3. ^ https://news.google.com/newspapers?id=rHwzAAAAIBAJ&sjid=AesFAAAAIBAJ&pg=2621,3274453&dq=orange+bowl+70097&hl=en
  4. ^ Information please almanac, atlas ... – Dan Golenpaul Associates – Google Books. Google Books. February 28, 2007. Retrieved October 17, 2011.
  5. ^ Federal Reserve Bank of Minneapolis Community Development Project. "Consumer Price Index (estimate) 1800–". Federal Reserve Bank of Minneapolis. Retrieved January 2, 2019.
  6. ^ "Officials, captains, in first game at Roddey Burdine Stadium". Miami News. (photo). September 25, 1937. p. 6.
  7. ^ "18,000 see Auburn win Orange Bowl". Miami News. January 2, 1938. p. 1A.
  8. ^ "Auburn rushes Michigan State". Spokesman-Review. Spokane, Washington. Associated Press. January 2, 1938. p. 2-sports.
  9. ^ "Vols Swamp Oklahoma In 17–0 Battle". Pittsburgh Post-Gazette. Associated Press. January 3, 1939. p. 12.
  10. ^ "32,191 fans see Tennessee beat Oklahoma, 17-0". Miami News. January 3, 1939. p. 1B.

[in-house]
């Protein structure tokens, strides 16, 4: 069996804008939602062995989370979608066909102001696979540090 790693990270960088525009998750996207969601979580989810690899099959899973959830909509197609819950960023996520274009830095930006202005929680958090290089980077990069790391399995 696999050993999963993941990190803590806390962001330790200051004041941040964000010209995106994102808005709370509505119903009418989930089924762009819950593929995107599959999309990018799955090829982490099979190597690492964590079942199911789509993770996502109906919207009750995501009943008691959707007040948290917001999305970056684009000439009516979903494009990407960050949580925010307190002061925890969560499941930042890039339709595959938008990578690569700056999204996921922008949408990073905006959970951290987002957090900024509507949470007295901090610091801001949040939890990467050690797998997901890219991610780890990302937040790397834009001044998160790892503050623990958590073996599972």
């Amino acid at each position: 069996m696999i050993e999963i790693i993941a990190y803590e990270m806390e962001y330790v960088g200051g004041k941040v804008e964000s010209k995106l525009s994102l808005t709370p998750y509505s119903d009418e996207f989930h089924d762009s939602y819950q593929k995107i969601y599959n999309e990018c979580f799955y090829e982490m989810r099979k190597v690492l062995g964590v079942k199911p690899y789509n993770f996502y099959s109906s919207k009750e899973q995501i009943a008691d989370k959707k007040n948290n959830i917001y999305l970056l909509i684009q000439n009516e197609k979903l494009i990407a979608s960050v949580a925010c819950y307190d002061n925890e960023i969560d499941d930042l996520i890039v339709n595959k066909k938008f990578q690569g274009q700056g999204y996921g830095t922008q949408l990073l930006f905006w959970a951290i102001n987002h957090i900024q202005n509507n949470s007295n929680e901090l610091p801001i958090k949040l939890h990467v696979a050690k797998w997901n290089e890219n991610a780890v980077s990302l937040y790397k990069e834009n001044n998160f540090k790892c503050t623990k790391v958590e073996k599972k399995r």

11. ^ "Camera snaps color, pageantry of Miami's annual Orange Bowl grid classic". Miami News. (photo). January 3, 1939. p. 1.
  12. ^ "1965 Orange Bowl, Texas vs. Alabama: College Football Goes Primetime | Barking Carnival". Webcache.googleusercontent.com. Retrieved October 17, 2011.
  13. ^ "Miami Dolphins Franchise Encyclopedia". pro-football-reference.com. Retrieved 2007-12-30.
  14. ^ Miami Leaving Orange Bowl; Will Play in Dolphin Stadium, ESPN.com, accessed August 21, 2007 ESPN.go.com
  15. ^ Miami Herald's Eye on the U Blog; Time To Start Saying Goodbye, accessed October 30, 2007 [1]
  16. ^ "Checklist for Failure is all Too Familiar" David Hyde Commentary South Florida Sun-Sential October 3, 2007